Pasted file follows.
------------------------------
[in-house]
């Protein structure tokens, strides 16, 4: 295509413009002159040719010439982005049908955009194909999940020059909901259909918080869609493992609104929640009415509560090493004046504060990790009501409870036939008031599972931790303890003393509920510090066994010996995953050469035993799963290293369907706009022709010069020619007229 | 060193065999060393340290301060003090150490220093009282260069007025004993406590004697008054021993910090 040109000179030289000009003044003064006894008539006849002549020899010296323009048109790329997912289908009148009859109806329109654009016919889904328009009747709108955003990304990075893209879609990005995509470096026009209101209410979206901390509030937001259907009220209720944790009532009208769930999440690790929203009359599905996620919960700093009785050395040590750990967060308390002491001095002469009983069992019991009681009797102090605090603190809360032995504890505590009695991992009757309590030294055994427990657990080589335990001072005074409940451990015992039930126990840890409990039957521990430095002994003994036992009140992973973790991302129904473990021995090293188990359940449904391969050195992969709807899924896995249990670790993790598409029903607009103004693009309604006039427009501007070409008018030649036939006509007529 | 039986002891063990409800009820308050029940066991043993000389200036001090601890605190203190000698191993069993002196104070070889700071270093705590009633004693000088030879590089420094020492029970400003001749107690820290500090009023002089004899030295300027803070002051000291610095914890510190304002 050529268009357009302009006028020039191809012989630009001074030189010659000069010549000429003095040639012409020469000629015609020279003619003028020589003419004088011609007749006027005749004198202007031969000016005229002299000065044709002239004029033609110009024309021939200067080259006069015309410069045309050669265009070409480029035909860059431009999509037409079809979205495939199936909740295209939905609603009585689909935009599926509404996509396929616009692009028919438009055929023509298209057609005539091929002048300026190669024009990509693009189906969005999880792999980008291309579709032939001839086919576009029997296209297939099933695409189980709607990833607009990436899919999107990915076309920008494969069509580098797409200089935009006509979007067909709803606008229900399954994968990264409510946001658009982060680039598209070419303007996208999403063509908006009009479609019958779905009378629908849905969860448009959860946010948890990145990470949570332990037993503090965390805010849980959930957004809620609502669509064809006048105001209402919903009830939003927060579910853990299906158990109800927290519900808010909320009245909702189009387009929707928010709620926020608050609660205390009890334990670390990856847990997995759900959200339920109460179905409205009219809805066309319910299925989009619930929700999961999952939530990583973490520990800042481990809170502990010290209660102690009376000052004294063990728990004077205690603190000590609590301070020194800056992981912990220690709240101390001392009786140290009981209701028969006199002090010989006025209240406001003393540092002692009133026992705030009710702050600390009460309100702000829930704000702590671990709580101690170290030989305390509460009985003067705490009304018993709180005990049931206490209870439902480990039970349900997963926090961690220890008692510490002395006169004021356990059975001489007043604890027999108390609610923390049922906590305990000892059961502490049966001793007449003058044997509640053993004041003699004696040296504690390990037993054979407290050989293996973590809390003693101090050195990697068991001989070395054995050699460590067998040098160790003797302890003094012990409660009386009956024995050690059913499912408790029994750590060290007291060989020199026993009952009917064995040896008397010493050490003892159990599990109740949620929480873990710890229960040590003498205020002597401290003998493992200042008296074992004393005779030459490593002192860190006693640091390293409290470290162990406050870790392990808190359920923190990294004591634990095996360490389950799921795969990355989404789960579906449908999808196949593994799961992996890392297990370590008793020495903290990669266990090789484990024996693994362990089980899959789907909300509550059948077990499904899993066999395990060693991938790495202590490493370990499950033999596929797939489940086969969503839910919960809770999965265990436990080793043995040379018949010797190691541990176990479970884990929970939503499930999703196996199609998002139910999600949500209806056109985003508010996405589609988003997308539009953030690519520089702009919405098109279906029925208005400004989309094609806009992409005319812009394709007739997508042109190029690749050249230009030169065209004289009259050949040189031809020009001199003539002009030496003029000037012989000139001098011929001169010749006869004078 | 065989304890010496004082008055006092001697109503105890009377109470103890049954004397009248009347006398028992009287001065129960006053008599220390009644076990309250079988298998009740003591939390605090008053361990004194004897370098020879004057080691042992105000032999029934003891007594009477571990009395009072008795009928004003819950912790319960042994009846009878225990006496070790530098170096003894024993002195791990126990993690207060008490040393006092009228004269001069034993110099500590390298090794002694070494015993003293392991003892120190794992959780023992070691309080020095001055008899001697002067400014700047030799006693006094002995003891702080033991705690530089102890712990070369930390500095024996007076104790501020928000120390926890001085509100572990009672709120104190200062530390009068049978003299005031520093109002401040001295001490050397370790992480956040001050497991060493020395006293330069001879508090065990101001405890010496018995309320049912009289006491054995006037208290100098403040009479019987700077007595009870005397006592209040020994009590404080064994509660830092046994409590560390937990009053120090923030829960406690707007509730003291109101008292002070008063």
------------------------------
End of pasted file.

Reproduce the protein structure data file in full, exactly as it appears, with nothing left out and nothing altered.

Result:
[in-house]
């Protein structure tokens, strides 16, 4: 295509413009002159040719010439982005049908955009194909999940020059909901259909918080869609493992609104929640009415509560090493004046504060990790009501409870036939008031599972931790303890003393509920510090066994010996995953050469035993799963290293369907706009022709010069020619007229 | 060193065999060393340290301060003090150490220093009282260069007025004993406590004697008054021993910090 040109000179030289000009003044003064006894008539006849002549020899010296323009048109790329997912289908009148009859109806329109654009016919889904328009009747709108955003990304990075893209879609990005995509470096026009209101209410979206901390509030937001259907009220209720944790009532009208769930999440690790929203009359599905996620919960700093009785050395040590750990967060308390002491001095002469009983069992019991009681009797102090605090603190809360032995504890505590009695991992009757309590030294055994427990657990080589335990001072005074409940451990015992039930126990840890409990039957521990430095002994003994036992009140992973973790991302129904473990021995090293188990359940449904391969050195992969709807899924896995249990670790993790598409029903607009103004693009309604006039427009501007070409008018030649036939006509007529 | 039986002891063990409800009820308050029940066991043993000389200036001090601890605190203190000698191993069993002196104070070889700071270093705590009633004693000088030879590089420094020492029970400003001749107690820290500090009023002089004899030295300027803070002051000291610095914890510190304002 050529268009357009302009006028020039191809012989630009001074030189010659000069010549000429003095040639012409020469000629015609020279003619003028020589003419004088011609007749006027005749004198202007031969000016005229002299000065044709002239004029033609110009024309021939200067080259006069015309410069045309050669265009070409480029035909860059431009999509037409079809979205495939199936909740295209939905609603009585689909935009599926509404996509396929616009692009028919438009055929023509298209057609005539091929002048300026190669024009990509693009189906969005999880792999980008291309579709032939001839086919576009029997296209297939099933695409189980709607990833607009990436899919999107990915076309920008494969069509580098797409200089935009006509979007067909709803606008229900399954994968990264409510946001658009982060680039598209070419303007996208999403063509908006009009479609019958779905009378629908849905969860448009959860946010948890990145990470949570332990037993503090965390805010849980959930957004809620609502669509064809006048105001209402919903009830939003927060579910853990299906158990109800927290519900808010909320009245909702189009387009929707928010709620926020608050609660205390009890334990670390990856847990997995759900959200339920109460179905409205009219809805066309319910299925989009619930929700999961999952939530990583973490520990800042481990809170502990010290209660102690009376000052004294063990728990004077205690603190000590609590301070020194800056992981912990220690709240101390001392009786140290009981209701028969006199002090010989006025209240406001003393540092002692009133026992705030009710702050600390009460309100702000829930704000702590671990709580101690170290030989305390509460009985003067705490009304018993709180005990049931206490209870439902480990039970349900997963926090961690220890008692510490002395006169004021356990059975001489007043604890027999108390609610923390049922906590305990000892059961502490049966001793007449003058044997509640053993004041003699004696040296504690390990037993054979407290050989293996973590809390003693101090050195990697068991001989070395054995050699460590067998040098160790003797302890003094012990409660009386009956024995050690059913499912408790029994750590060290007291060989020199026993009952009917064995040896008397010493050490003892159990599990109740949620929480873990710890229960040590003498205020002597401290003998493992200042008296074992004393005779030459490593002192860190006693640091390293409290470290162990406050870790392990808190359920923190990294004591634990095996360490389950799921795969990355989404789960579906449908999808196949593994799961992996890392297990370590008793020495903290990669266990090789484990024996693994362990089980899959789907909300509550059948077990499904899993066999395990060693991938790495202590490493370990499950033999596929797939489940086969969503839910919960809770999965265990436990080793043995040379018949010797190691541990176990479970884990929970939503499930999703196996199609998002139910999600949500209806056109985003508010996405589609988003997308539009953030690519520089702009919405098109279906029925208005400004989309094609806009992409005319812009394709007739997508042109190029690749050249230009030169065209004289009259050949040189031809020009001199003539002009030496003029000037012989000139001098011929001169010749006869004078 | 065989304890010496004082008055006092001697109503105890009377109470103890049954004397009248009347006398028992009287001065129960006053008599220390009644076990309250079988298998009740003591939390605090008053361990004194004897370098020879004057080691042992105000032999029934003891007594009477571990009395009072008795009928004003819950912790319960042994009846009878225990006496070790530098170096003894024993002195791990126990993690207060008490040393006092009228004269001069034993110099500590390298090794002694070494015993003293392991003892120190794992959780023992070691309080020095001055008899001697002067400014700047030799006693006094002995003891702080033991705690530089102890712990070369930390500095024996007076104790501020928000120390926890001085509100572990009672709120104190200062530390009068049978003299005031520093109002401040001295001490050397370790992480956040001050497991060493020395006293330069001879508090065990101001405890010496018995309320049912009289006491054995006037208290100098403040009479019987700077007595009870005397006592209040020994009590404080064994509660830092046994409590560390937990009053120090923030829960406690707007509730003291109101008292002070008063």